Q&A with Kings COO Matina Kolokotronis
What does celebrating Women’s History Month mean to you?
Our country is at a crossroads when it comes to the advancement of women. Our children will be forever impacted by the decisions we make today, and we must do right by them.
The #MeToo movement has sparked a sea change in how society is addressing the vast challenges that women face every day.
Now, more than ever before, women’s voices are being heard – and this is only the beginning.
The Sacramento Kings are dedicated to ensuring that women have a platform to voice their concerns and celebrate their achievements.
We firmly believe that we must have a conversation to address the inequalities that women still face every day.
What does it mean to you to be an NBA pioneer – holding the distinction of being the only woman to hold the positions of President of Business Operations and Chief Operating Officer?
It is an incredible opportunity to help pave a path forward for other women – as other mentors have done for me. The NBA is committed to making strides in promoting, supporting and developing women and I hope that I can help open doors for even more progress.
During your 20-plus years with the Sacramento Kings, among many initiatives, you’ve played a key role in securing Peja Stojakovic’s contract with the team, keeping the Kings in Sacramento and revitalizing downtown – how would you characterize your journey with the organization?
I have been with the organization for a long time and have witnessed some incredible moments, some tough times and everything in between. We are now at a very exciting moment as we enter a new era.
But no matter how tough or exciting, there has never been a moment when this organization didn’t give back to our community – and the community has always responded in kind. That’s why I love this organization and this city so much.
Sacramento is home – it is where I raised my family and I have an exciting, fulfilling life here. I feel a deep responsibility to give back to our community and am honored to have a job that allows me to do that every day.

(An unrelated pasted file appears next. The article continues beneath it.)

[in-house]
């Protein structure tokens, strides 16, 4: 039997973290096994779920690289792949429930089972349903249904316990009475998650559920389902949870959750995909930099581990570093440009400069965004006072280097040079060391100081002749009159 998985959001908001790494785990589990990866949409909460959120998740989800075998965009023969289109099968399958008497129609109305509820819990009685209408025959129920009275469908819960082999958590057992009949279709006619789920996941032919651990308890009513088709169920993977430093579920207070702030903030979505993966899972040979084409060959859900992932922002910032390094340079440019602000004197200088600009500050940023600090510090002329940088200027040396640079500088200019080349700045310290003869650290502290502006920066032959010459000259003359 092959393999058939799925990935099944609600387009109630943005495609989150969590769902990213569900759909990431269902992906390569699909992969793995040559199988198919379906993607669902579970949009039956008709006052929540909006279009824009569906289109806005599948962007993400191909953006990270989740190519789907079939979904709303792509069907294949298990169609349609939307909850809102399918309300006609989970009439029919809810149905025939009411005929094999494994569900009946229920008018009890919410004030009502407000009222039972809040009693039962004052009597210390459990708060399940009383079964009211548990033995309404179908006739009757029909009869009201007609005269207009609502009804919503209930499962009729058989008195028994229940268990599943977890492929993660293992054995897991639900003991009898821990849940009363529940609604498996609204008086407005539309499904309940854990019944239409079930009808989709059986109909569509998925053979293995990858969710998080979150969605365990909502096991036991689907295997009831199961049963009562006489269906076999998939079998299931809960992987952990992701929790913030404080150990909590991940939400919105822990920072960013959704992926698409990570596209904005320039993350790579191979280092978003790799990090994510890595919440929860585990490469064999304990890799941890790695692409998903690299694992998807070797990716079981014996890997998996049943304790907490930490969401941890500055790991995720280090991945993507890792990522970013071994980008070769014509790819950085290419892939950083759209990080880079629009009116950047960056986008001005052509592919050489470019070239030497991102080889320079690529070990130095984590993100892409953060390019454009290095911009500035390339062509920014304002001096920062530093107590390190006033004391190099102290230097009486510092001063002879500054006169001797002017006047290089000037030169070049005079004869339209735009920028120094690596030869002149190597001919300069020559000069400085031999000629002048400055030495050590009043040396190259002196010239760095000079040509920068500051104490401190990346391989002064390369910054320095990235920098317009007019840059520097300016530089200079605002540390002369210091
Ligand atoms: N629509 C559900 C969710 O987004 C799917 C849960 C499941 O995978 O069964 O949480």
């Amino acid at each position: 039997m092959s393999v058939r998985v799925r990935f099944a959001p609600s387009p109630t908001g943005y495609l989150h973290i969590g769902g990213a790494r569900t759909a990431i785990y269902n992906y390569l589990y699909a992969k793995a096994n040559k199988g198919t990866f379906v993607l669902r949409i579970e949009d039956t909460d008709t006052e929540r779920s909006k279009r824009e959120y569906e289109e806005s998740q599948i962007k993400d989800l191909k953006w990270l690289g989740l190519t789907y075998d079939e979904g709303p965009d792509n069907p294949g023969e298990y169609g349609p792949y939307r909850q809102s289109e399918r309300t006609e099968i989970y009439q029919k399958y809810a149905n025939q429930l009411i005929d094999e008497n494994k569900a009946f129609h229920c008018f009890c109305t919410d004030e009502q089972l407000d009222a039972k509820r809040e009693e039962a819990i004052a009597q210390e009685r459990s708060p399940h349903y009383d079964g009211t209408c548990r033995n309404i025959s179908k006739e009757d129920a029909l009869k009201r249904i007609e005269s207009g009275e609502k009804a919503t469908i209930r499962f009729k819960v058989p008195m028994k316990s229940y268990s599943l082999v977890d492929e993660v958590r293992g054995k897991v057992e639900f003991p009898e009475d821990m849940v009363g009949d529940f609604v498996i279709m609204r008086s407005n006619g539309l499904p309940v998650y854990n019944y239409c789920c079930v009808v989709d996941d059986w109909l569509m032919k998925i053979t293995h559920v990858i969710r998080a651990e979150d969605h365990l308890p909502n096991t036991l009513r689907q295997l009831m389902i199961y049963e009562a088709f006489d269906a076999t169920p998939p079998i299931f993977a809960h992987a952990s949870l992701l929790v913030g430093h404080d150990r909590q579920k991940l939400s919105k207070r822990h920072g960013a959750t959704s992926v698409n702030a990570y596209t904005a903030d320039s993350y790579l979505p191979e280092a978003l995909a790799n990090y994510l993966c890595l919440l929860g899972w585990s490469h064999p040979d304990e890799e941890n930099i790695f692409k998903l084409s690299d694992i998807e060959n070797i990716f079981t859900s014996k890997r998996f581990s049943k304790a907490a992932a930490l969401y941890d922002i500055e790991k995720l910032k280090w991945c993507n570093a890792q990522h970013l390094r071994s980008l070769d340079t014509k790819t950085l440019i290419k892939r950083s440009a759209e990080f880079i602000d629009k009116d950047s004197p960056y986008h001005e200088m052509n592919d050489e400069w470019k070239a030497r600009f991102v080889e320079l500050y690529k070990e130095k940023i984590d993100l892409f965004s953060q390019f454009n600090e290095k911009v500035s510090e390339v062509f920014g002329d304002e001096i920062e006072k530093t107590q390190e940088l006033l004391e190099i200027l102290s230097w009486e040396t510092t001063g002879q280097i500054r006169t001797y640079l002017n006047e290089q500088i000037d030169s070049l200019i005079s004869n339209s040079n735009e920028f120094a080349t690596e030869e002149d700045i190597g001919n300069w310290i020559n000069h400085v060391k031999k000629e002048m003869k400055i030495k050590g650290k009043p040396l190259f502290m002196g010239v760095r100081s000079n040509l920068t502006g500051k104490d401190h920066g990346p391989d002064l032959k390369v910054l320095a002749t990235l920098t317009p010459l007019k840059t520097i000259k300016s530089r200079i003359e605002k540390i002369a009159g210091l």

I am also so fortunate to have a job that allows me to promote and support women – not only on International Women’s Day but every day, by helping to create a nurturing workplace and culture of diversity and inclusion.
What does it mean to you to work for a team that uses its platform – on and off the court – to make the world a better place?
It makes me incredibly proud. When Vivek bought the team, he laid out a mission, to build a winning franchise that enhances the lives of those it touches and makes the world a better place.
We try to do that in all that we do, from making the sport accessible to all people, to creating a diverse and inclusive workforce, to engaging our community on a daily basis. That’s why celebrating women’s achievements and ensuring they have a platform to make their voices heard is so important to us.
As a mother of three, why is it important to you that the organization has progressive family paid leave and baby at work policies?
It’s important to me that women feel like they can have a successful career and raise a family. Parents face enormous hurdles when returning to work after having a child, including child care expenses and logistics, adjusting to new work schedules and responsibilities and health care changes, for example. Studies have shown that women and families who are supported in the transition back to the workforce with paid family leave and flexible work policies, for example, are much more likely to stay in the workforce. That’s why we have led the industry in pioneering the bring your baby to work program and progressive paid family leave policies.
Who are female mentors that’ve been important in the journey to where you are today?
When I moved to Sacramento for law school at the University of the Pacific, the partner at the law firm that hired me after I graduated was Nancy Miller. She was one of the first women I had met that had a successful career, was married with children and was actively involved in the community. That's when I realized that I could have that too. She's still my mentor to this day and one of my best friends. Nancy showed me a path and possibility toward something that I didn't know I wanted until I saw it. That's why it's important for young girls and women to have mentors. If you can see it, then you can see the path to it. It's that simple.
What advice would you share with women striving to be leaders in the sports industry?
That anything is possible. If it is your dream, a career in sports IS possible. You never know where the journey of life will lead, but stay open to possibilities.
How do you enjoy spending time away from work?
I enjoy spending time with my family, hiking, practicing yoga, giving back to the community and of course watching Kings basketball.